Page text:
Chief Executives of Texas: From Stephen F. Austin to John B. Connally, Jr.

By Kenneth E. Hendrickson Jr. | Go to book overview

Chapter five
SECESSION AND THE CIVIL WAR 1861-65

The vast majority of those who migrated to Texas between 1846 and 1860 came from the South, bringing with them their attitudes and their politics. It was not until 1857, however, that states' rights advocates gained control of the Democratic party, after which they became even more aggressive. Elected governor in 1859, Sam Houston attempted to keep Texas in the Union but failed, and soon the state was embroiled in the Civil War.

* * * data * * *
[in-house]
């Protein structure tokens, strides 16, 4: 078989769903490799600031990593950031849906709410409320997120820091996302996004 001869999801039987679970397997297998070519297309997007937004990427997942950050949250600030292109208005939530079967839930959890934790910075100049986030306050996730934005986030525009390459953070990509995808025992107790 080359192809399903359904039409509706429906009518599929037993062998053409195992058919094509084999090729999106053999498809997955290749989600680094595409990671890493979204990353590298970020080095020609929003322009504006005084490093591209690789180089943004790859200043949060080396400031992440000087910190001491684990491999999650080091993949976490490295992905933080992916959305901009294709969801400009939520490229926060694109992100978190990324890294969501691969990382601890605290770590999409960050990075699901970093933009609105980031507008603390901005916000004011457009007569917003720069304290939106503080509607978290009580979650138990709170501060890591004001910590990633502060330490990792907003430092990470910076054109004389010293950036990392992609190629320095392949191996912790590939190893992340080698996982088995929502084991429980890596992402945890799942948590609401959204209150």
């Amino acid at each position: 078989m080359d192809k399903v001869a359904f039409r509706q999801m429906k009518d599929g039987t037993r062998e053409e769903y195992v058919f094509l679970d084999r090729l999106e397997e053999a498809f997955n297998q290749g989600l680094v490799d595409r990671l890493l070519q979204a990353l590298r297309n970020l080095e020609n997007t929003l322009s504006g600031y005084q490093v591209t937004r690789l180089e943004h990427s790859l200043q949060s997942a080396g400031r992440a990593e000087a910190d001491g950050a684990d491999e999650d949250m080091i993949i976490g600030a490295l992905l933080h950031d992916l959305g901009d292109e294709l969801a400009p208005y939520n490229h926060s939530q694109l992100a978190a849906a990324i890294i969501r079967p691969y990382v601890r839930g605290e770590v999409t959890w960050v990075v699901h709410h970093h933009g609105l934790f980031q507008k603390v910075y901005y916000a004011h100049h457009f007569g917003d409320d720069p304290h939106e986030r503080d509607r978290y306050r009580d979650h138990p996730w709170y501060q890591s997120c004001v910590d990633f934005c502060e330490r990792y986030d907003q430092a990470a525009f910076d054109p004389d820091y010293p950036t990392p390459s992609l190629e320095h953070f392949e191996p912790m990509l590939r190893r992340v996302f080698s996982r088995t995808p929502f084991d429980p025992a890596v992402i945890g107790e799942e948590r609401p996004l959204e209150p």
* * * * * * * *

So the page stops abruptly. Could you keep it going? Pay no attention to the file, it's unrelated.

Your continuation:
There was relatively little fighting in Texas during the war, but the state nevertheless sacrificed thousands of men to the Confederate cause. The economy suffered, the financial structure of the state nearly collapsed, and there were constant shortages of supplies throughout the war. Politically, the Texas government proclaimed its loyalty to the Confederacy throughout the crisis, but there were strains on the relationship. Confederate military commanders occasionally behaved unreason

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